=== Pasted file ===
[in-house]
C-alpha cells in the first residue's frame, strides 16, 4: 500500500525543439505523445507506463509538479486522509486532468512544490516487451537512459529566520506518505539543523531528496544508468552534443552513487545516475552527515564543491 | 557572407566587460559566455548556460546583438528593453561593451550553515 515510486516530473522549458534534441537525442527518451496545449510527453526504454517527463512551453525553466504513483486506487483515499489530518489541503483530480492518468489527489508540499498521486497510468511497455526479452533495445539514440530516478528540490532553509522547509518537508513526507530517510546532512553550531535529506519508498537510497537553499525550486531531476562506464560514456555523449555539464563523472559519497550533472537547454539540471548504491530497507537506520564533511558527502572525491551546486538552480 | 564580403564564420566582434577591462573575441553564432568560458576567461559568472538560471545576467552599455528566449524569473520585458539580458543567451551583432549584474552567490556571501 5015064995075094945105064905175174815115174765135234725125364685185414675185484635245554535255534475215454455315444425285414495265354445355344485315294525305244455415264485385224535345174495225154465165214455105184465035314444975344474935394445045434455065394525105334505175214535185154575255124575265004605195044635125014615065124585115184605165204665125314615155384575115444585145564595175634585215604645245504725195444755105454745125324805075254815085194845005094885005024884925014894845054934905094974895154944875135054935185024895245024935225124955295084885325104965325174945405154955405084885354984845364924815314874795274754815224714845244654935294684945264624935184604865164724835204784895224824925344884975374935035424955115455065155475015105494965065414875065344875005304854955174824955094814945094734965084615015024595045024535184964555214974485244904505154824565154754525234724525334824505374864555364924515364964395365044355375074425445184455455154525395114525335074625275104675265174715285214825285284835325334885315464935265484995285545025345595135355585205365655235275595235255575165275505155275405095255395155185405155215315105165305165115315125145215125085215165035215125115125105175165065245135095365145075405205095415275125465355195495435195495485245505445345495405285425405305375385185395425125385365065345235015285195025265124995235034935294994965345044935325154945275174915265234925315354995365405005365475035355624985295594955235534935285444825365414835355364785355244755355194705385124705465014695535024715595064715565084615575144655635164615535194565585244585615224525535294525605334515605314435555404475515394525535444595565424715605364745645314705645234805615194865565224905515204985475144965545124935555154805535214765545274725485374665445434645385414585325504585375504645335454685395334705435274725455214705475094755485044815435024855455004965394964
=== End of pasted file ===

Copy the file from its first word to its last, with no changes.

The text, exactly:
[in-house]
C-alpha cells in the first residue's frame, strides 16, 4: 500500500525543439505523445507506463509538479486522509486532468512544490516487451537512459529566520506518505539543523531528496544508468552534443552513487545516475552527515564543491 | 557572407566587460559566455548556460546583438528593453561593451550553515 515510486516530473522549458534534441537525442527518451496545449510527453526504454517527463512551453525553466504513483486506487483515499489530518489541503483530480492518468489527489508540499498521486497510468511497455526479452533495445539514440530516478528540490532553509522547509518537508513526507530517510546532512553550531535529506519508498537510497537553499525550486531531476562506464560514456555523449555539464563523472559519497550533472537547454539540471548504491530497507537506520564533511558527502572525491551546486538552480 | 564580403564564420566582434577591462573575441553564432568560458576567461559568472538560471545576467552599455528566449524569473520585458539580458543567451551583432549584474552567490556571501 5015064995075094945105064905175174815115174765135234725125364685185414675185484635245554535255534475215454455315444425285414495265354445355344485315294525305244455415264485385224535345174495225154465165214455105184465035314444975344474935394445045434455065394525105334505175214535185154575255124575265004605195044635125014615065124585115184605165204665125314615155384575115444585145564595175634585215604645245504725195444755105454745125324805075254815085194845005094885005024884925014894845054934905094974895154944875135054935185024895245024935225124955295084885325104965325174945405154955405084885354984845364924815314874795274754815224714845244654935294684945264624935184604865164724835204784895224824925344884975374935035424955115455065155475015105494965065414875065344875005304854955174824955094814945094734965084615015024595045024535184964555214974485244904505154824565154754525234724525334824505374864555364924515364964395365044355375074425445184455455154525395114525335074625275104675265174715285214825285284835325334885315464935265484995285545025345595135355585205365655235275595235255575165275505155275405095255395155185405155215315105165305165115315125145215125085215165035215125115125105175165065245135095365145075405205095415275125465355195495435195495485245505445345495405285425405305375385185395425125385365065345235015285195025265124995235034935294994965345044935325154945275174915265234925315354995365405005365475035355624985295594955235534935285444825365414835355364785355244755355194705385124705465014695535024715595064715565084615575144655635164615535194565585244585615224525535294525605334515605314435555404475515394525535444595565424715605364745645314705645234805615194865565224905515204985475144965545124935555154805535214765545274725485374665445434645385414585325504585375504645335454685395334705435274725455214705475094755485044815435024855455004965394964